But this one, for the first time, was on the tip of my tongue. Creepy. Ugly. Then, a couple days later, I started to get more. Two on my cheek where I bit myself on accident. One in the back of the mouth where my gums meet my cheek. One in the same place on the other side of the mouth. One on the soft palate. One that arrived on the inside of my cheek, as if left by the sadistic evil twin of the Tooth Fairy, overnight. Then — because, as we optimists believe, “it can always be worse” — a second, third, fourth and fifth on my tongue.

I was raging.

Eating, drinking, talking, sleeping — all were miniature excursions into hell. Constant, sharp pain in my mouth all day long put me in a foul mood and gave me a headache. Plus it made me salivate like a dog — some natural, annoying response from the body, I’m sure, like a fever or vomiting — which made me need to move my mouth, which inflicted more pain.

Then the worst of it struck. Some kind of gum infection on the roof of my mouth. Imagine taking a hook, digging it into the flesh around your upper teeth, and stretching it back toward the throat. It would open a pretty angry-looking, sensitive sore. Then fill that sore with dead, gray, decaying tissue. Then add an unpleasant odor. Now multiply it by two, one for each side of the mouth.

I lost almost 10 pounds eating nothing but oatmeal, boxed mashed potatoes, and macaroni with butter. (I couldn’t eat, but I looked fabulous!) I found myself eyeing baby food at the drug store while I was waiting for my prescriptions. Eventually the oatmeal had to go, because it was hard to dig it out of the sores with my tongue. Mashed potatoes I could roll into a ball and carefully pass back to my throat on my tongue. The macaroni was the best, because it just kind of slid down. No tongue. No chewing. Bliss.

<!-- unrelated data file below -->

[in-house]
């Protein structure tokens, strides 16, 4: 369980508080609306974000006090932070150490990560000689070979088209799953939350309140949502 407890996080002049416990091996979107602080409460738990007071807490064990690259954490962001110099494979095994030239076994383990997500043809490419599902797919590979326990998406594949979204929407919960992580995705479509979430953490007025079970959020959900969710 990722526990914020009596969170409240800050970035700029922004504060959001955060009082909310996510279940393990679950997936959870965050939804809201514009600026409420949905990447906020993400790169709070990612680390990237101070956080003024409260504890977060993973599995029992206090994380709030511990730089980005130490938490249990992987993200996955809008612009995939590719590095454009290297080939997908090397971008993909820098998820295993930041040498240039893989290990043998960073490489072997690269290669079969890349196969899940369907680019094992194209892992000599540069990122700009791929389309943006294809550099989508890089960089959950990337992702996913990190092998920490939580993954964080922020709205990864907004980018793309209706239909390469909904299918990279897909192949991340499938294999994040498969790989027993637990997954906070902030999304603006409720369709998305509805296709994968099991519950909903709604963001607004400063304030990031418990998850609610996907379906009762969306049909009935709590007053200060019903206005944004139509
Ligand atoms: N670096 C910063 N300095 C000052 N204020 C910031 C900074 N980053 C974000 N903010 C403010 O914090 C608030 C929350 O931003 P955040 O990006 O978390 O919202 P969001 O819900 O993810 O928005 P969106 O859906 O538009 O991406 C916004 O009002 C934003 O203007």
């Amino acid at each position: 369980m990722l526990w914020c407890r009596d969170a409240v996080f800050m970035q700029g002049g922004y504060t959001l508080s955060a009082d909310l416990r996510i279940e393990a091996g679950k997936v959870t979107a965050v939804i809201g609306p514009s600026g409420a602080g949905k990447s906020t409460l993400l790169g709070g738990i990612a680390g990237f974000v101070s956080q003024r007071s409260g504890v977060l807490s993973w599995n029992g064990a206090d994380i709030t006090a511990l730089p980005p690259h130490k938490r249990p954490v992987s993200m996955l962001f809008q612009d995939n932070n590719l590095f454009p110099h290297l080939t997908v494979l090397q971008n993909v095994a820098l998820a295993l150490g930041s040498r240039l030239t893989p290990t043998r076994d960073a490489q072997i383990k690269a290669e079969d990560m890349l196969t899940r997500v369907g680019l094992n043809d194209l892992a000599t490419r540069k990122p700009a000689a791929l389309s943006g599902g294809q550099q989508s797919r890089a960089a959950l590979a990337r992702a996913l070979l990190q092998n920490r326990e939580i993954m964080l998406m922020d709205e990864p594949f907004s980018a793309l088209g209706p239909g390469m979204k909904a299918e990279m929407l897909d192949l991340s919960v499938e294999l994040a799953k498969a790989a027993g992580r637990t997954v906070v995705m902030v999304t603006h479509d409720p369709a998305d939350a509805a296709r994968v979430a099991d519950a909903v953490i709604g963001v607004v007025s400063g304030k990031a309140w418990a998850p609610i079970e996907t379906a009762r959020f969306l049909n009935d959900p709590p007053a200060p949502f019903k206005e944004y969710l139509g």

I saw three doctors in a week and a half. The third one brought a bunch of his colleagues into the exam room so they could each peer into my mouth with their pen lights. I felt like a circus side show freak. “What can it be?” Whatever it was kept me out of work for a full week.

I assumed it was something bacterial. I thought it might be trench mouth, which I had seen before on someone else. The doctor laughed at me. “Trench mouth? What’s that?”

He only knew it by the more scientific-sounding stomatitis or acute necrotizing ulcerative gingivitis. Pretty, huh? Only the older doctors in the office knew what trench mouth is.

Trench mouth — a severe gum infection — earned its name because of its prevalence among soldiers on the front lines during World War I. Although it’s less common today, trench mouth still affects thousands of young adults between the ages of 15 and 35. The disease is also known by other names, including Vincent’s stomatitis and acute necrotizing ulcerative gingivitis.

Trench mouth begins as a bacterial infection that causes inflamed, bleeding gums, but eventually, large ulcers may form on your gums and between your teeth. These are often extremely painful and can cause bad breath and a foul taste in your mouth.

Although the exact cause isn’t well understood, trench mouth seems to develop when factors such as poor oral hygiene, tobacco use and stress disrupt the balance between “good” and “bad” bacteria in your mouth.

They treated me for something viral with a big fat injection in the butt — one of a possible three, I was promised. Rock and roll. They also gave me antibiotics because, after four doctor’s office visits, no one was able to diagnose the problem. Every test came back negative. Every culture came back normal.

I don’t smoke. I had good oral hygiene. The cultures the doctor extracted and grew showed that there was nothing in my mouth that didn’t belong there. There was just too much of something and not enough of another, I guess. Makes sense, but what the heck could have been so stressful to so upset the balance of good and bad bugs in my mouth?

The antibiotics took effect. No more shots, thank God. The infection cleared in a day or so. Then I just had two craters of raw tissue on the roof of my mouth to heal, hyper-sensitive teeth, and no prospects of using toothpaste in the near future.

My biggest problem, actually, is that I can’t play rugby, because I can’t wear my mouth guard.

At least I’m back to solid food again.

the untallied hours